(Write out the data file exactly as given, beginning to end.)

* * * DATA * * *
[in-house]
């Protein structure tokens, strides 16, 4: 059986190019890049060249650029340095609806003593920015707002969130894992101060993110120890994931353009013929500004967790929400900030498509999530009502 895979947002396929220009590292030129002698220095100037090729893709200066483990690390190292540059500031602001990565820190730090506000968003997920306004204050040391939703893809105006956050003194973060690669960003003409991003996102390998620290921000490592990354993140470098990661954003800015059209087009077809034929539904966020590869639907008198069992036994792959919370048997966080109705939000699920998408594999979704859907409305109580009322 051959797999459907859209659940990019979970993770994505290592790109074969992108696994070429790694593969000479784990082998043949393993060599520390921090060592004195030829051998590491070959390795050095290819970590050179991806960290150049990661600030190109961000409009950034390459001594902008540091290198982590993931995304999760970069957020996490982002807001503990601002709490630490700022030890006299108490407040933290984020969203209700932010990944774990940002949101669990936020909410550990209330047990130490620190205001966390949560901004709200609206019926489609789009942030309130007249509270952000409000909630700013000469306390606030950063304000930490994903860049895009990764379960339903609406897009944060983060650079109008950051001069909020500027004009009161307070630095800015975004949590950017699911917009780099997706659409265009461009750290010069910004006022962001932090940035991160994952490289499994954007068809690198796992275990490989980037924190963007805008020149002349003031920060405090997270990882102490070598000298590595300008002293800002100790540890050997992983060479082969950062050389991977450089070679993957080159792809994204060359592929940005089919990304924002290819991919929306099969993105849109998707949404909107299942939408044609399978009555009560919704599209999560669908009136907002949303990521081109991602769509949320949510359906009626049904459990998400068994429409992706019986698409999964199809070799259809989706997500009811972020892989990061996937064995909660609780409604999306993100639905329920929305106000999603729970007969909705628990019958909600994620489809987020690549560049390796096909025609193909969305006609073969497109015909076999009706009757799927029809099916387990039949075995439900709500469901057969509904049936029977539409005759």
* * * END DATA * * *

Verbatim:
[in-house]
């Protein structure tokens, strides 16, 4: 059986190019890049060249650029340095609806003593920015707002969130894992101060993110120890994931353009013929500004967790929400900030498509999530009502 895979947002396929220009590292030129002698220095100037090729893709200066483990690390190292540059500031602001990565820190730090506000968003997920306004204050040391939703893809105006956050003194973060690669960003003409991003996102390998620290921000490592990354993140470098990661954003800015059209087009077809034929539904966020590869639907008198069992036994792959919370048997966080109705939000699920998408594999979704859907409305109580009322 051959797999459907859209659940990019979970993770994505290592790109074969992108696994070429790694593969000479784990082998043949393993060599520390921090060592004195030829051998590491070959390795050095290819970590050179991806960290150049990661600030190109961000409009950034390459001594902008540091290198982590993931995304999760970069957020996490982002807001503990601002709490630490700022030890006299108490407040933290984020969203209700932010990944774990940002949101669990936020909410550990209330047990130490620190205001966390949560901004709200609206019926489609789009942030309130007249509270952000409000909630700013000469306390606030950063304000930490994903860049895009990764379960339903609406897009944060983060650079109008950051001069909020500027004009009161307070630095800015975004949590950017699911917009780099997706659409265009461009750290010069910004006022962001932090940035991160994952490289499994954007068809690198796992275990490989980037924190963007805008020149002349003031920060405090997270990882102490070598000298590595300008002293800002100790540890050997992983060479082969950062050389991977450089070679993957080159792809994204060359592929940005089919990304924002290819991919929306099969993105849109998707949404909107299942939408044609399978009555009560919704599209999560669908009136907002949303990521081109991602769509949320949510359906009626049904459990998400068994429409992706019986698409999964199809070799259809989706997500009811972020892989990061996937064995909660609780409604999306993100639905329920929305106000999603729970007969909705628990019958909600994620489809987020690549560049390796096909025609193909969305006609073969497109015909076999009706009757799927029809099916387990039949075995439900709500469901057969509904049936029977539409005759």